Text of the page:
Cricket World Cup 2011

SA's Tahir picks up infection

2011-02-27 14:25
Imran Tahir (Gallo Images)

New Delhi - South Africa has illness and injury concerns with its two match-winners following a seven-wicket win over West Indies in its opening Group B match at the World Cup.

Team manager Mohammed Moosajee said on Sunday pollution in New Delhi had contributed to legspinner Imran Tahir picking up a respiratory tract infection, while wicketkeeper-batsman AB de Villiers was coping with a back problem.

Batsman JP Duminy and fast bowler Dale Steyn had also picked up knocks, Moosajee said.

Duminy and Tahir did not train with the team on Sunday, while Steyn bruised his right side when he collided with a team mate in a football match in the warm-up.

South Africa plays Netherlands on Thursday in Mohali.

Tahir made a promising start to the tournament against West Indies, picking up 4-41 in his first competitive match for the Proteas as part of a three-man spin attack.

"It's heading for the end of winter here and with the pollution, a lot of people are getting sick," Moosajee said. "Imran Tahir has an upper respiratory tract infection and, as a precaution, we kept him out of training today. He should be fine for Mohali but we will monitor him. I told him to rest and he's on medication."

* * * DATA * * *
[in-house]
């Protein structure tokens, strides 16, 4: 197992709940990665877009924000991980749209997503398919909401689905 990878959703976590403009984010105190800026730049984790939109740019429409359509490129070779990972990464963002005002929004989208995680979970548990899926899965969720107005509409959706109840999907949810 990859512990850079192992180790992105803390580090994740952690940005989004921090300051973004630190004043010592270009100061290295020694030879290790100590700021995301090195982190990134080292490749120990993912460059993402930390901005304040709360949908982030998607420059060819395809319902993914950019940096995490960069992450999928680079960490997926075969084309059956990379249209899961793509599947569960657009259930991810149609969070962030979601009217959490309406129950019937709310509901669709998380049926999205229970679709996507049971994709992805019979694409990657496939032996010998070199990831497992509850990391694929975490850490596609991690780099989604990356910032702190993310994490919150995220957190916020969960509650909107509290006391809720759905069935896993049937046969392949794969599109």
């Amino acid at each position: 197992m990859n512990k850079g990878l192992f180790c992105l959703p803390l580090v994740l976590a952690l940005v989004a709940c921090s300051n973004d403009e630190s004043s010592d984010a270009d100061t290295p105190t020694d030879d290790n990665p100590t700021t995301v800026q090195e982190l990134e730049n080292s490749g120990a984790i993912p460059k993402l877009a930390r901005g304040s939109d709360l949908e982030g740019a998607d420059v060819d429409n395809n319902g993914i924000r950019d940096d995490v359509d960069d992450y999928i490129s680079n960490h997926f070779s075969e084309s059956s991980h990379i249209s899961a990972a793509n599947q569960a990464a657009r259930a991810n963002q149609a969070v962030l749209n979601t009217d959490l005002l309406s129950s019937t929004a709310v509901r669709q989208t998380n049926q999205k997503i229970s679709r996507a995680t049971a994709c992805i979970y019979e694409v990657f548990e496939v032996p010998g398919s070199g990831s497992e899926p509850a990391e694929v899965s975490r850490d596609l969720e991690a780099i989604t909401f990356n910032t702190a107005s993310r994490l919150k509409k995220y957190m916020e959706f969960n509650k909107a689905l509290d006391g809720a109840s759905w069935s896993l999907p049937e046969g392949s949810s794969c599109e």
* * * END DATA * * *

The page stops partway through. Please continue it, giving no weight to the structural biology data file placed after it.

De Villiers, who hit an unbeaten century against West Indies to guide South Africa to victory, is battling a long-standing problem. He experienced back spasms following his two-and-a-half hour innings on Thursday and was unable to make the post-match news conference.

"AB is fine. If you keep wicket and bat for 50 overs each, chances are you're going to have some issues," Moosajee said. "His back is a long-standing problem and we just have to manage it regularly."

Duminy had "some lower back tightness" and Steyn had ice applied just above his hip and was kept out of the rest of the session as a precaution, the team manager said.

Ahead of the match against the Dutch, bowling coach Vince Barnes said Mohali could suit South Africa's pace attack more than the Feroz Shah Kotla stadium in New Delhi, where South Africa's new spinning strength held the key.

"We'll have to look at conditions," Barnes said, "there are a couple of day matches coming up where we'll have to look at the freshness of the wicket and in Mohali before there has been some extra bounce.

"We've been to the subcontinent on many occasions and know that spin obviously plays a big part. We just haven't had the type of bowlers we have now. We have a fantastic attacking spinner in Imran Tahir and two other very good spinners (Johan Botha and Robin Peterson) who can bat as well, which does help the balance."


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